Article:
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3 dozen TTALT sites around the state

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Bar Crawl

Bar Crawl is Indiana Lawyer’s section highlighting bar association news around the state. We try to include bar association news and trends in our regular stories, but we want to include more news from specialty and county bars. If you’d like to submit an update about your bar association or a photo from an event your bar association has hosted to Indiana Lawyer, or if you have questions about having your bar association news included in the newspaper, please send it to Rebecca Berfanger, rberfanger@ibj.com, along with contact information for any follow-up questions at least two weeks in advance of the issue date.

  3 dozen TTALT sites around state

While some attorneys got a day off of work Jan. 17 when courts, government offices, banks, and many businesses were closed to honor the birthday of Martin Luther King Jr., more than 200 lawyers volunteered to spend two hours answering legal questions from the public as part of the Indiana State Bar Association’s 10th annual Talk to a Lawyer Today event.

This year, the event included three dozen walk-in sites around Indiana along with a handful of call-in sites, including two in Indianapolis where attorneys answered questions in both English and Spanish from callers throughout the state.

In the past, callers have asked about issues concerning family law, particularly child support and custody; criminal law; and consumer law, such as bankruptcy and other debt issues.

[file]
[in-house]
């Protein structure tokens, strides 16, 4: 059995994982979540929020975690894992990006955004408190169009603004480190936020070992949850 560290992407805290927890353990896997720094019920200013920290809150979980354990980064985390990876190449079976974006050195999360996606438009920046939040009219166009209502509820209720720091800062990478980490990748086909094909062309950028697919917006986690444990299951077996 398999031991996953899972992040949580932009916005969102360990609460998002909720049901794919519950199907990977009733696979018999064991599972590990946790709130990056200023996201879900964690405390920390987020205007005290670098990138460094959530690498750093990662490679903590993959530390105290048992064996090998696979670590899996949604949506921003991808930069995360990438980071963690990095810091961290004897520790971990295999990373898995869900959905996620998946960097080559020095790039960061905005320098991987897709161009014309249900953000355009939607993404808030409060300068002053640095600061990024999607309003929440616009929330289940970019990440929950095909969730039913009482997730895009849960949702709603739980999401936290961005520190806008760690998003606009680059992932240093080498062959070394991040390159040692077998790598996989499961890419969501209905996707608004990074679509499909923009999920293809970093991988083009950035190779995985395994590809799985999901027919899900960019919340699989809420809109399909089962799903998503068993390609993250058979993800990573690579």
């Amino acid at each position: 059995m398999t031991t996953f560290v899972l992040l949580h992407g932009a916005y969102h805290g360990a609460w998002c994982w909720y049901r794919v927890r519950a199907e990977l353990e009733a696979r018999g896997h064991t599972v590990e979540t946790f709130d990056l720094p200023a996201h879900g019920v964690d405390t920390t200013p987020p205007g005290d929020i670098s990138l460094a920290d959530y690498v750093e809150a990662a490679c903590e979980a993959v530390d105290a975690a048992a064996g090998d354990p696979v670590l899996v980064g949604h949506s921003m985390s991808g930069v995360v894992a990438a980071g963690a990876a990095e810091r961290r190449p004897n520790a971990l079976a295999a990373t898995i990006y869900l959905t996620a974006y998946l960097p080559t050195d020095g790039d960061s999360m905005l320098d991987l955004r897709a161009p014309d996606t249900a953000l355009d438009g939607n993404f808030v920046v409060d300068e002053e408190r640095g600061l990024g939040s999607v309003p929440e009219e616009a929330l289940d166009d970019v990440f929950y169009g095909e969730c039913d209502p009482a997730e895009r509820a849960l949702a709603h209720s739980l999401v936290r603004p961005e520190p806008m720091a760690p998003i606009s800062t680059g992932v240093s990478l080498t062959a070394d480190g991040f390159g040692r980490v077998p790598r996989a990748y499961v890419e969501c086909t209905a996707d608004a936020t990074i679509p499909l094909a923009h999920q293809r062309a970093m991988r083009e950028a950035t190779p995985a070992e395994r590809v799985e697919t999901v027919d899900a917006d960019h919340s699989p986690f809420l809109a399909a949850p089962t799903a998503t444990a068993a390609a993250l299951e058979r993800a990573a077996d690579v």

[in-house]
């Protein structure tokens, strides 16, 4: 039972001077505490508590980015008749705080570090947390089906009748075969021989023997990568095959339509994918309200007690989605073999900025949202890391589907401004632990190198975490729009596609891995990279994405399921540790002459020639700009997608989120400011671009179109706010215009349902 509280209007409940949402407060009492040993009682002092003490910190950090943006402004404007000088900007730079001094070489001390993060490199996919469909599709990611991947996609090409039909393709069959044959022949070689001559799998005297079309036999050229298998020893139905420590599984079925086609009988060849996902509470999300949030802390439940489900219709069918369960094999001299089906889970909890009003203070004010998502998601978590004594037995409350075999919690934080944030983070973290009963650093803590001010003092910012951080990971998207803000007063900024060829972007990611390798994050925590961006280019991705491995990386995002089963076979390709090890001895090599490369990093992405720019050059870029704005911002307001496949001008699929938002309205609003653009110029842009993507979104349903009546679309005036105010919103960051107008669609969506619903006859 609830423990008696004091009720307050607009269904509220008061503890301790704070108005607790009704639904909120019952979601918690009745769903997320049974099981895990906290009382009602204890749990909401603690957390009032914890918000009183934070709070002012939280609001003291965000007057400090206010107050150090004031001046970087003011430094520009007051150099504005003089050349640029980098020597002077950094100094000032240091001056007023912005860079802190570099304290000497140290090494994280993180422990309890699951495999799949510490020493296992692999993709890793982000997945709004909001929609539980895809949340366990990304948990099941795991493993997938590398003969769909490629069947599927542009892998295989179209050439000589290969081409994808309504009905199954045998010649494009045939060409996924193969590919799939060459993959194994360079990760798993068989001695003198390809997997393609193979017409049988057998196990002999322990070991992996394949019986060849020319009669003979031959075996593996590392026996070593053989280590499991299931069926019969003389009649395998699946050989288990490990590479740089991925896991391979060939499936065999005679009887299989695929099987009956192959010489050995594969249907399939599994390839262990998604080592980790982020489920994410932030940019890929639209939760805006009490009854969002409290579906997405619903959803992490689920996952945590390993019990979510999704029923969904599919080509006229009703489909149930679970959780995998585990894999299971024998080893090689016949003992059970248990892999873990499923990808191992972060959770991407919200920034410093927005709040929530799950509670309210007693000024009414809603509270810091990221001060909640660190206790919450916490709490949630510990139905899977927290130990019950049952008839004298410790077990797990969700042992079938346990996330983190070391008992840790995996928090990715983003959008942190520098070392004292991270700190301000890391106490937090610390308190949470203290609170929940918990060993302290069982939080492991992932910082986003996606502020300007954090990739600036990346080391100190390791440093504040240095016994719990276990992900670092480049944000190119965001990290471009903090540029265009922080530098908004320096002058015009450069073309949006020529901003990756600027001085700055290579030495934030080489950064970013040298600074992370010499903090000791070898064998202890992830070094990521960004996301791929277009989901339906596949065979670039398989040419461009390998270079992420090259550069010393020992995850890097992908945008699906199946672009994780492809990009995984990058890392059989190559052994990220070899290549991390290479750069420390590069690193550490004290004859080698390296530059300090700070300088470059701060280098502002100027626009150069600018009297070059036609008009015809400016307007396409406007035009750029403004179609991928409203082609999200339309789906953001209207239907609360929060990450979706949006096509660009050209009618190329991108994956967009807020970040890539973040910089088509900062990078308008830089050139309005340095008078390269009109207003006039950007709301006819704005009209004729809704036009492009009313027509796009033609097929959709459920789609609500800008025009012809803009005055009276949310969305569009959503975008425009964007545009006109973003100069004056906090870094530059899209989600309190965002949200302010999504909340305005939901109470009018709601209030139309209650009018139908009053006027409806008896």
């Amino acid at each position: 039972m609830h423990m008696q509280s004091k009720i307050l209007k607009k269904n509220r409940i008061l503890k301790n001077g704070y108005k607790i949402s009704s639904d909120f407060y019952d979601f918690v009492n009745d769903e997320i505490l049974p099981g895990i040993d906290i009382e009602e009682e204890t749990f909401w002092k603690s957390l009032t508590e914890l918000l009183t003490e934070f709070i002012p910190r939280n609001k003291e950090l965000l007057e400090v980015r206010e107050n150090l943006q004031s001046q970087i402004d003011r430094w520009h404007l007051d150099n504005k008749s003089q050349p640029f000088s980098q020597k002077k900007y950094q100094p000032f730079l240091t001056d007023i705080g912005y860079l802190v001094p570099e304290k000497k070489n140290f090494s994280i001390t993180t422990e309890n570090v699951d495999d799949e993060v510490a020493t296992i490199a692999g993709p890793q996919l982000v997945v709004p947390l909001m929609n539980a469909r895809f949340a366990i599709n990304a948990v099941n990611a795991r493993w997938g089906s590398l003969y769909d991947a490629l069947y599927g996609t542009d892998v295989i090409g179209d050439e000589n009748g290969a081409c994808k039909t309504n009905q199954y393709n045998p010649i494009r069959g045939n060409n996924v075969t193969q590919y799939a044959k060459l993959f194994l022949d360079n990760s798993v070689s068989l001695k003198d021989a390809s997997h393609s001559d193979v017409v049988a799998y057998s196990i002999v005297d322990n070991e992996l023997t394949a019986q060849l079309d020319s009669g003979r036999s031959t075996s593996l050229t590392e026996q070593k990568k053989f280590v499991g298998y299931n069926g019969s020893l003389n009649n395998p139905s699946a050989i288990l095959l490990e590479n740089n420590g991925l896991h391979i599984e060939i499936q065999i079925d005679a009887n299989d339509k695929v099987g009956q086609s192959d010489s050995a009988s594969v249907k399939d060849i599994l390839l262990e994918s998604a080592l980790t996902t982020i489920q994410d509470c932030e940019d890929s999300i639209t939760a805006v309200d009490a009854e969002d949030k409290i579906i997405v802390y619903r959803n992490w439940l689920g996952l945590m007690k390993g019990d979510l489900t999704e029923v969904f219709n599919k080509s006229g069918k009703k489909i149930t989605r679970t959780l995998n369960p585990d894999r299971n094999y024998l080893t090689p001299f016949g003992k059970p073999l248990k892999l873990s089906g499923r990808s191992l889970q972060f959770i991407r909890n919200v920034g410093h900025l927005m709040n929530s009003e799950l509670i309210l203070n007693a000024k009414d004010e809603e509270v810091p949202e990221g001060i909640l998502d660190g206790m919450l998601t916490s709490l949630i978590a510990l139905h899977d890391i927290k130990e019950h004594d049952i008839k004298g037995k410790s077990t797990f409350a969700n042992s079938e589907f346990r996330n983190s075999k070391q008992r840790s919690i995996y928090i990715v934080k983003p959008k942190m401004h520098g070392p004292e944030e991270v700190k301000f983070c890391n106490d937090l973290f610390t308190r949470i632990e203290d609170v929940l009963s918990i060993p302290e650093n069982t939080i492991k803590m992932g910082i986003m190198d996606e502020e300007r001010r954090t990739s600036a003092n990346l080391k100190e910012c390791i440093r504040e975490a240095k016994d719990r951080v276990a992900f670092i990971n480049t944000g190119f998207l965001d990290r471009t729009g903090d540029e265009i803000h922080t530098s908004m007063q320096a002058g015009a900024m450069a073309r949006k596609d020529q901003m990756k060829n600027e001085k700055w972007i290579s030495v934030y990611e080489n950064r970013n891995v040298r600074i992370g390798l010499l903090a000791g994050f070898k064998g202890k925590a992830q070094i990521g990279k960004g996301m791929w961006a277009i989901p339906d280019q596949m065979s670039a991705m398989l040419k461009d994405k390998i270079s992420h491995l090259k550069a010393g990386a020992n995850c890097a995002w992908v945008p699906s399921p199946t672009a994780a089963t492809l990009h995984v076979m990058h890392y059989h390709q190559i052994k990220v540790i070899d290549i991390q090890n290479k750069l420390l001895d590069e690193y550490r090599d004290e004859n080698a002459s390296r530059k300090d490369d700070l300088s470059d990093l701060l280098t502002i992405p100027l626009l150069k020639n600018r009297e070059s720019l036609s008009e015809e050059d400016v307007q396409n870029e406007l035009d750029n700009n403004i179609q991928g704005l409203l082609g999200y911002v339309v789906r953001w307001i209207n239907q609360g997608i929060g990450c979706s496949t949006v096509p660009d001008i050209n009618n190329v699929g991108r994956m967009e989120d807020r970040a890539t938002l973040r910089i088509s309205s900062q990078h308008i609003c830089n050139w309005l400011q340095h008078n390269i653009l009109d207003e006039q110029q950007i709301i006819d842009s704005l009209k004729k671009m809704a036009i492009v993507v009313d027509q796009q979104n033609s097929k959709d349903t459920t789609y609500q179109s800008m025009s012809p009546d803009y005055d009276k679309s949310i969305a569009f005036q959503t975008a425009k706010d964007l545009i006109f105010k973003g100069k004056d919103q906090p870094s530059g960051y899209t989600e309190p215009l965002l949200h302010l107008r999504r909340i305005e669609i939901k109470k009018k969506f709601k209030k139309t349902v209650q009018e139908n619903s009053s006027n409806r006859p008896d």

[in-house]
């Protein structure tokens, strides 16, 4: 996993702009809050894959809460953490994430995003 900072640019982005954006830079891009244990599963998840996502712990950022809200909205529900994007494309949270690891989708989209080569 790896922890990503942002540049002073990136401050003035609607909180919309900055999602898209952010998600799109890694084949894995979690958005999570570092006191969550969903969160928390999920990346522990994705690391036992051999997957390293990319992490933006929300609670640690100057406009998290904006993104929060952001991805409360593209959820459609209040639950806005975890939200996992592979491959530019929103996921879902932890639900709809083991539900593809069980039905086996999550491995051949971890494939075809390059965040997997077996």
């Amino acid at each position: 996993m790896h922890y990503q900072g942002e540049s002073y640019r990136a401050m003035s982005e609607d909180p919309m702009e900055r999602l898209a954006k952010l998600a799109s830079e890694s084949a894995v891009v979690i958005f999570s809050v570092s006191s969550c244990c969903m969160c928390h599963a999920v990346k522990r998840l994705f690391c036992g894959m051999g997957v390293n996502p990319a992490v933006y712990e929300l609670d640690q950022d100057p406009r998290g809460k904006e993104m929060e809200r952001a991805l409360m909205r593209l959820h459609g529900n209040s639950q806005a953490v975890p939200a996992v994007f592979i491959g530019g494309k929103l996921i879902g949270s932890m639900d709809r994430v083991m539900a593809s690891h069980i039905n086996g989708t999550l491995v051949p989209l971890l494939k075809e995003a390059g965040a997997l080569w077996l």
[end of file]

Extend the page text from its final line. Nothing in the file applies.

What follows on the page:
One of the TTALT’s organizers involved since planning began for the first TTALT event in 2002, Indianapolis attorney Patricia McKinnon, said more than 200 volunteers participated this year. She said more than 1,000 attorneys have volunteered since the program started.

All but two pro bono districts set up TTALT call-in or walk-in sites this year, McKinnon said.

However, she added, attorney and State Sen. Randall Head, R-Logansport, helped facilitate two call-in sites in District 5, one of the two districts. One call-in site was the office of Miami Superior Judge J. David Grund, and the other was the office of Rochester attorney Danny Seitz.

Most participating districts had one or two walk-in or call-in sites. However, District 1 had about a dozen walk-in sites run by volunteer attorneys in the district that serves northwest Indiana counties, and District 6 had walk-in sites in Delaware, Grant, Henry, and Madison counties.

Compared with the early years of the program, McKinnon said in recent years she has noticed an increase in the number of attorneys who volunteer.

In fact, Laurie Beltz Boyd, plan administrator for Heartland Pro Bono Council, said that this year she started a waiting list for volunteers. Heartland coordinates volunteers for the call-in site at the ISBA offices in Indianapolis.

McKinnon thanked ISBA president Jeffry Lind for his help in promoting the event, which included a 6:30 a.m. interview on WISH-TV in Indianapolis. She said he drove from Terre Haute to downtown Indianapolis for the interview, then headed back to Terre Haute to get to work.